Linking: Model Elle Macpherson for the Boohoo brand Karen Millen
Hedge funds betting against Asos and Boohoo are profiting as shares of the beleaguered online retailers hit new lows.
The two e-commerce groups, which pioneered the fast fashion trend among younger customers, are currently the most “shorted” stocks on the stock market, so traders expect their value to fall further, as new figures show.
More than 7 per cent of Asos shares – and more than 6 per cent of Boohoo – are on loan. Boohoo owns brands such as Karen Millen.
It comes amid growing signs that sales at online-only businesses may have peaked as customers return to the high street. Online shopping skyrocketed during the pandemic as lockdowns shuttered non-essential stores and working from home sent demand for new clothing, especially dresses and suits, falling off a cliff.
But the end of Covid restrictions has brought about a reversal of fortunes, with high street stalwarts like Next and Marks & Spencer enjoying a significant resurgence.
These companies have been most successful in balancing online sales through apps and websites with physical stores.
Last week it raised its full-year profit guidance, its fourth such upgrade in six months, while Asos said it was shelving a giant warehouse as sales fell and losses soared towards £300 millions.
Experts say clothing retailers are having to adapt to changing customer behavior.
“The way people shop has changed,” said Tamara Sender, director of fashion and retail at research group Mintel. ‘While there has been a return to visiting stores to buy clothing and footwear in the last year, a greater commitment to online use has persisted.
“People use smartphones to check stock availability and compare prices while browsing a physical store,” he added. “Consequently, more and more retailers are adopting a hybrid approach.”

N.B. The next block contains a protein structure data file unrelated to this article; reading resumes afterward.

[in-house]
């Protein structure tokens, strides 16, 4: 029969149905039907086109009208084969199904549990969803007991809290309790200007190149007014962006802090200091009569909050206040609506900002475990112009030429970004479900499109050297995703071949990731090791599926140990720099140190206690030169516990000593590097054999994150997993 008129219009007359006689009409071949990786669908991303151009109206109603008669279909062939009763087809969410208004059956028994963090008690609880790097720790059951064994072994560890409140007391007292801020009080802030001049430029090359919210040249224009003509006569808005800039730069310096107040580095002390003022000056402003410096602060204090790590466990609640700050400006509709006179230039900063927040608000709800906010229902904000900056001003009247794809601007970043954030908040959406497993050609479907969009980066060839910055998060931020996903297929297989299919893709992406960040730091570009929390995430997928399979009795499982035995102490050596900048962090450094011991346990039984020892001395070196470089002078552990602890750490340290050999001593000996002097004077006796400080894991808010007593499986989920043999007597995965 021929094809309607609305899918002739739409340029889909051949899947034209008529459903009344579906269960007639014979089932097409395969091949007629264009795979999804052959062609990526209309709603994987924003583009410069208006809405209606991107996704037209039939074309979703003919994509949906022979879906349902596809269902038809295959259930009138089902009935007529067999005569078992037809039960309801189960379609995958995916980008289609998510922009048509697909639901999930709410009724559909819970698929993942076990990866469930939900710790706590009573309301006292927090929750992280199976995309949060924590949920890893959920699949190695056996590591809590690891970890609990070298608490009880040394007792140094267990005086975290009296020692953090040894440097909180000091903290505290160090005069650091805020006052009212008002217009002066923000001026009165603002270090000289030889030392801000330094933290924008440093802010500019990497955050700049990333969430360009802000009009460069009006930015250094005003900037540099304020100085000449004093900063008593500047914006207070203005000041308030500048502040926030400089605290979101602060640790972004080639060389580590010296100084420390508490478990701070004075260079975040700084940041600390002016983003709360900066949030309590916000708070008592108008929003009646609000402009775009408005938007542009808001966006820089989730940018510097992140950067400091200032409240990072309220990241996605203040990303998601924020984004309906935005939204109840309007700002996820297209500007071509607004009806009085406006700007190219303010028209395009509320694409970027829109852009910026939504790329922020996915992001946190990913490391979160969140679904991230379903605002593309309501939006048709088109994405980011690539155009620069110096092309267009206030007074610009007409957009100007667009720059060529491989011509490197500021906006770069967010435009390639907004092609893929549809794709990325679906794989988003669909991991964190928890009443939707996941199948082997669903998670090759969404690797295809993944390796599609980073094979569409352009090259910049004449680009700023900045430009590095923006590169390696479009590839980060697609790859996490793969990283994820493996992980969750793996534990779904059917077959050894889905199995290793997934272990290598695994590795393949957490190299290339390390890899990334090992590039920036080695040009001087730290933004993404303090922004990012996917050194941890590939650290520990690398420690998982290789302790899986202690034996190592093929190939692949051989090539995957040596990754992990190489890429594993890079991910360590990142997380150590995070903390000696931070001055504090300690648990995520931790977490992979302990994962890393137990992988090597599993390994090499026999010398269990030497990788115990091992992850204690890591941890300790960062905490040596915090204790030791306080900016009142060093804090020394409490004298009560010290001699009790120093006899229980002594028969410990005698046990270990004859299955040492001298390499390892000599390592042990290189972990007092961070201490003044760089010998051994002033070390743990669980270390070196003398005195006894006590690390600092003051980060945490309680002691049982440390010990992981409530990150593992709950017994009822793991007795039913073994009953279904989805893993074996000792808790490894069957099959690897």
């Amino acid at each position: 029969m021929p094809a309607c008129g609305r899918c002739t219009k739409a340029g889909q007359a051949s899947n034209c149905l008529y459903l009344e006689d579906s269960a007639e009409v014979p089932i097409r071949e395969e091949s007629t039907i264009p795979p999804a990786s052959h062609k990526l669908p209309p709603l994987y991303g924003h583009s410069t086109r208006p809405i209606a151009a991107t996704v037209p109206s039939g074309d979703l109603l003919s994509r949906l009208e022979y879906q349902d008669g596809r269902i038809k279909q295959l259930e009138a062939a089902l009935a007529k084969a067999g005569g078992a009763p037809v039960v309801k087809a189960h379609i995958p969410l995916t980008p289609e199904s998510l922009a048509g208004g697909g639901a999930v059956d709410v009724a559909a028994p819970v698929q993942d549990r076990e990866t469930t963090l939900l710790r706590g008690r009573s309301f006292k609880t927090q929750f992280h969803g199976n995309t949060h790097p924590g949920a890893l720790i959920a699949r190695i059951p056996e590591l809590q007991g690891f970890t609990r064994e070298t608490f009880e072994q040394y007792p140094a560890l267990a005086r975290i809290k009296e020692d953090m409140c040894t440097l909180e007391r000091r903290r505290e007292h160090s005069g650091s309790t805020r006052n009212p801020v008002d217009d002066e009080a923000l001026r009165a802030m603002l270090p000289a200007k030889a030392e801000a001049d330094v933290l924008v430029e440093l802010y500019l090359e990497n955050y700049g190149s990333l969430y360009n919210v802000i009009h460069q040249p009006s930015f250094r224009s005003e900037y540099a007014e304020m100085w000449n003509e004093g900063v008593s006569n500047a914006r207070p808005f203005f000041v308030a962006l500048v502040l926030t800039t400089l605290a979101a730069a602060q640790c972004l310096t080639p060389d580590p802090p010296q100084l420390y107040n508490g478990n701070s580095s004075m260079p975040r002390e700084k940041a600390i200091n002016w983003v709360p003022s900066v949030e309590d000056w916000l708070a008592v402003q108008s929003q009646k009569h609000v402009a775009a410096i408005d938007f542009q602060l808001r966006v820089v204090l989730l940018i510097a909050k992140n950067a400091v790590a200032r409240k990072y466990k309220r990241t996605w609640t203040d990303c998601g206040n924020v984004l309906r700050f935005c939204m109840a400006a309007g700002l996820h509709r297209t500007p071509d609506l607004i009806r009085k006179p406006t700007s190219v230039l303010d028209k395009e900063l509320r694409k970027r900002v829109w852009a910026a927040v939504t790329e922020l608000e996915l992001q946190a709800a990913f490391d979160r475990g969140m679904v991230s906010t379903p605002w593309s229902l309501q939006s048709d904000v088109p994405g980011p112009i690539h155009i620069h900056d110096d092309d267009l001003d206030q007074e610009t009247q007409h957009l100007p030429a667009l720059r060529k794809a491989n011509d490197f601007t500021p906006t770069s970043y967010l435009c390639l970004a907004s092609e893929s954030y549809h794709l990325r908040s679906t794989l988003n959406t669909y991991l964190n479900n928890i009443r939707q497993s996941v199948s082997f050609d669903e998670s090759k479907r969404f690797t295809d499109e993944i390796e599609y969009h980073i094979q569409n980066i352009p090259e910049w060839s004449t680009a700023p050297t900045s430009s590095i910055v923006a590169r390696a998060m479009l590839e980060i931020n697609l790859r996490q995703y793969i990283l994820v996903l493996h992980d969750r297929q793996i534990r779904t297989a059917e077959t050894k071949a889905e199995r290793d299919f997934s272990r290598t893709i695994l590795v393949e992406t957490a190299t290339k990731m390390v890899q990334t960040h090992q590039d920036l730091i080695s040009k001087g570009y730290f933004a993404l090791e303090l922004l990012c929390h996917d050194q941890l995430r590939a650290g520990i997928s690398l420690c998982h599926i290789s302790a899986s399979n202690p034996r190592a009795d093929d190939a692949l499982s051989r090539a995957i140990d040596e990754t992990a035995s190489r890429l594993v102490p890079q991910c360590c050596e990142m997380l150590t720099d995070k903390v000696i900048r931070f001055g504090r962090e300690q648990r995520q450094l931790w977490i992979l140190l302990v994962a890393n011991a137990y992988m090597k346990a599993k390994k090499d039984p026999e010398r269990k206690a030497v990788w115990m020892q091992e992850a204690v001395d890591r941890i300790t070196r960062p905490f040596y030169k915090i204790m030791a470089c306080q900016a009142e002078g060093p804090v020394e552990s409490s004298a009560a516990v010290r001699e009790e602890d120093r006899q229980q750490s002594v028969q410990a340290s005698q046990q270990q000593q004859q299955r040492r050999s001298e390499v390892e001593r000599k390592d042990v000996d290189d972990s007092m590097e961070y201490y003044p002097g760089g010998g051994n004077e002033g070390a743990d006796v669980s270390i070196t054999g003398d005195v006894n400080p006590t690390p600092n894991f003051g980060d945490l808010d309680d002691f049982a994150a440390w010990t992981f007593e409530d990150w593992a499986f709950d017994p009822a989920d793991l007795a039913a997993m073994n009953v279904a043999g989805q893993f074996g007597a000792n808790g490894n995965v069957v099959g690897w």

Last month, online women’s clothing retailer Sosandar revealed plans to open physical stores for the first time. The Aim-listed company noted that around 60 per cent of sales in the £55bn clothing market are still made in stores, with the rest online.
“Our customers like to shop online and go to stores, so we have to do both,” said co-founder Ali Hall.
Investors remain unconvinced that its hybrid model will generate profitability.
Co-founder Julie Lavington said: ‘Our share price is the same as when we turned over £1m, except we’re now turning over £40m. It’s frustrating.’
Analysts say established retailers are well positioned to benefit as shopping habits change. Next’s latest update noted that online sales had risen 6.5 per cent in the three months to October compared to last year, while in-store sales fell 0.6 per cent due to unusually weather warm.
Experts say it’s too early to rule out fast fashion. They point to the success of Shein, the controversial e-commerce retailer that last week acquired fashion group Missguided from Mike Ashley’s Frasers Group.
Shein, which has been criticized for its treatment of workers in its Chinese factories, now enjoys UK sales of more than £1 billion. “She’s a phenomenon,” Lavington added.